Undoubtedly, there is a reason why hydraulic disc brakes are increasingly becoming popular.
Unlike the traditional rim brakes, disc brakes have remarkable stopping power in mud, rain, and snow. Also, the hydraulic disc brakes can be used with any tire width.
And because they use the fluid as opposed to a cable pulling system, hydraulic disc brakes tend to offer fast and efficient braking.
However, like any other brake type, once installed, you`ll need to adjust them accordingly to ensure they`re set up properly and to your riding preference.
In this article, we shall explore everything you need to know how to adjust your hydraulic disc brakes on your bike.
First off, mount your bike on a stand. This will make the disc brake adjustment an easy affair.
The next step is to check on the brake lever.
The hydraulic disc brake on many road bicycles is positioned on the handlebar similar to conventional or the non-hydraulic bikes.
We have covered how to adjust other types of bicycle brakes.
When setting the brake lever, ensure that you place it horizontal to the handlebar, within an easy to reach position.
However, according to Telegraph UK, you should avoid tweaking the lever in a crash. Instead, you should rotate it down, and adjust it behind the lever pivot. This is to mean the brake lever should not be level with your handlebar but just below it.
To do this, you`ll need to use a hex wrench to loosen the bolts as you move the brake levers closer to the handlebars and the proper position.
The next crucial step after positioning the brake levers is to align the calipers.
It`s essential that your disc brakes have properly aligned calipers, and this will avoid the calipers from hitting the spinning rotor.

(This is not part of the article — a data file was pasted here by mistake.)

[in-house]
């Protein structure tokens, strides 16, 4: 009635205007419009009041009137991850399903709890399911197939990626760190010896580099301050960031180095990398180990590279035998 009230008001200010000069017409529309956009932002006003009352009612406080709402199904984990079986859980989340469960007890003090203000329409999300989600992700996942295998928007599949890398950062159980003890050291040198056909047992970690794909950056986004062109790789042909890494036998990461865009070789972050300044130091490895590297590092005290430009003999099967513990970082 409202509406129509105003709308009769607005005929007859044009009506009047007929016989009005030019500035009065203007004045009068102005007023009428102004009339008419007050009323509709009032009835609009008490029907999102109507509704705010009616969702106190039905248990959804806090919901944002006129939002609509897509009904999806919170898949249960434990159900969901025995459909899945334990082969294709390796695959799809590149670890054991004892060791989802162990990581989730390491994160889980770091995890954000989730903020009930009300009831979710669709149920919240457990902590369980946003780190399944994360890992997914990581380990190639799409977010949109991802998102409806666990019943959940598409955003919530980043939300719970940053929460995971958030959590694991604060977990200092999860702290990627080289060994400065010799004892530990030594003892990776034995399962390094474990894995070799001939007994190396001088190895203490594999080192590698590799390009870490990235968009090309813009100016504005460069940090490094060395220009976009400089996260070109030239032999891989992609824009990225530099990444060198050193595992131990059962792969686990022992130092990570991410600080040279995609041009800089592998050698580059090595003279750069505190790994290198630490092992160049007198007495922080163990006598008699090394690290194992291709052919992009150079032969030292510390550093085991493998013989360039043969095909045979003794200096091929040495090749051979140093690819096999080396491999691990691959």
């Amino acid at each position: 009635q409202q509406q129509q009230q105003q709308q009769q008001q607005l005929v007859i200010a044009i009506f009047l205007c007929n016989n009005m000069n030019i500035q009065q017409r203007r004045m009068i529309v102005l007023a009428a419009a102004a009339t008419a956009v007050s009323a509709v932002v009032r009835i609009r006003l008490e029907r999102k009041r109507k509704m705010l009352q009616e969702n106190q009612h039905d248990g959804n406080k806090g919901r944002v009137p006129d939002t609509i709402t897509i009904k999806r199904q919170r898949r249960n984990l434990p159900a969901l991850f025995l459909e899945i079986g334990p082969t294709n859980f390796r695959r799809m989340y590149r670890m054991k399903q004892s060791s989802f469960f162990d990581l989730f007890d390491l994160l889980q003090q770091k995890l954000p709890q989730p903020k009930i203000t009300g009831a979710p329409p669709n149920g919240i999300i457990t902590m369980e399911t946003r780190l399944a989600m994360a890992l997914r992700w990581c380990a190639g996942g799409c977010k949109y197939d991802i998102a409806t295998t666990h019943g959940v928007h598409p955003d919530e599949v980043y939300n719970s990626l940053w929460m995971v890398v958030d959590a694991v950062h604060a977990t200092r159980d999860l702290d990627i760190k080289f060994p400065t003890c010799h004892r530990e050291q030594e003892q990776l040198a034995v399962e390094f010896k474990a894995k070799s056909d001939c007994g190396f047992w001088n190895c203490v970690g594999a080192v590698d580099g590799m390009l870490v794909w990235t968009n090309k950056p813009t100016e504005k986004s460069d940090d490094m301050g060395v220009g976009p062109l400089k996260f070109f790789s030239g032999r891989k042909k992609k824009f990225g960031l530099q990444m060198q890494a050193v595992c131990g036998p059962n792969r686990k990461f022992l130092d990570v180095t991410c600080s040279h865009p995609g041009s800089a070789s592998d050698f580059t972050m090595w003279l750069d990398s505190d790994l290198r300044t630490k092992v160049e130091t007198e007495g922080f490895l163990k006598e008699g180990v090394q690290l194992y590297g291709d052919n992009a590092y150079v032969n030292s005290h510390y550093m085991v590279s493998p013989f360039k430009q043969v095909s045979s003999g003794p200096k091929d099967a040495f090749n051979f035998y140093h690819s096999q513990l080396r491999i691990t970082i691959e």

Remember that when the caliper hits the spinning rotor, it causes drag and this could impede your performance.
Fortunately, it`s easy to recognize this defect since its often accompanied by a howling or rubbing sound when the caliper alignment is off.
However, for any disc brake system, especially the hydraulic disc braking, it`s difficult to view the pad to rotor alignment.
Therefore, while spinning, ensure that you place a white paper or white rage behind the area of your viewing.
As you spin the wheel, pay focus on how the rotor is spinning in between the calipers.
Ideally, it should be aligned exactly at the center.
In the event you find it rubbing, loosen the two centering bolts that are holding the caliper to the mounting bracket by use of a hex.
If you`re having trouble centering the rotor, you can try slipping a thin business car in between the pads.
Pull the brake lever gradually, and tighten the bolts.
To confirm whether the rotor is aligned properly and not rubbing, spin the wheel and the eye disc.
The final step is to take your bike for a test spin.
Gradually apply the brakes several times to break the rotors.
Check whether all the braking components are in position and that your bike is braking efficiently.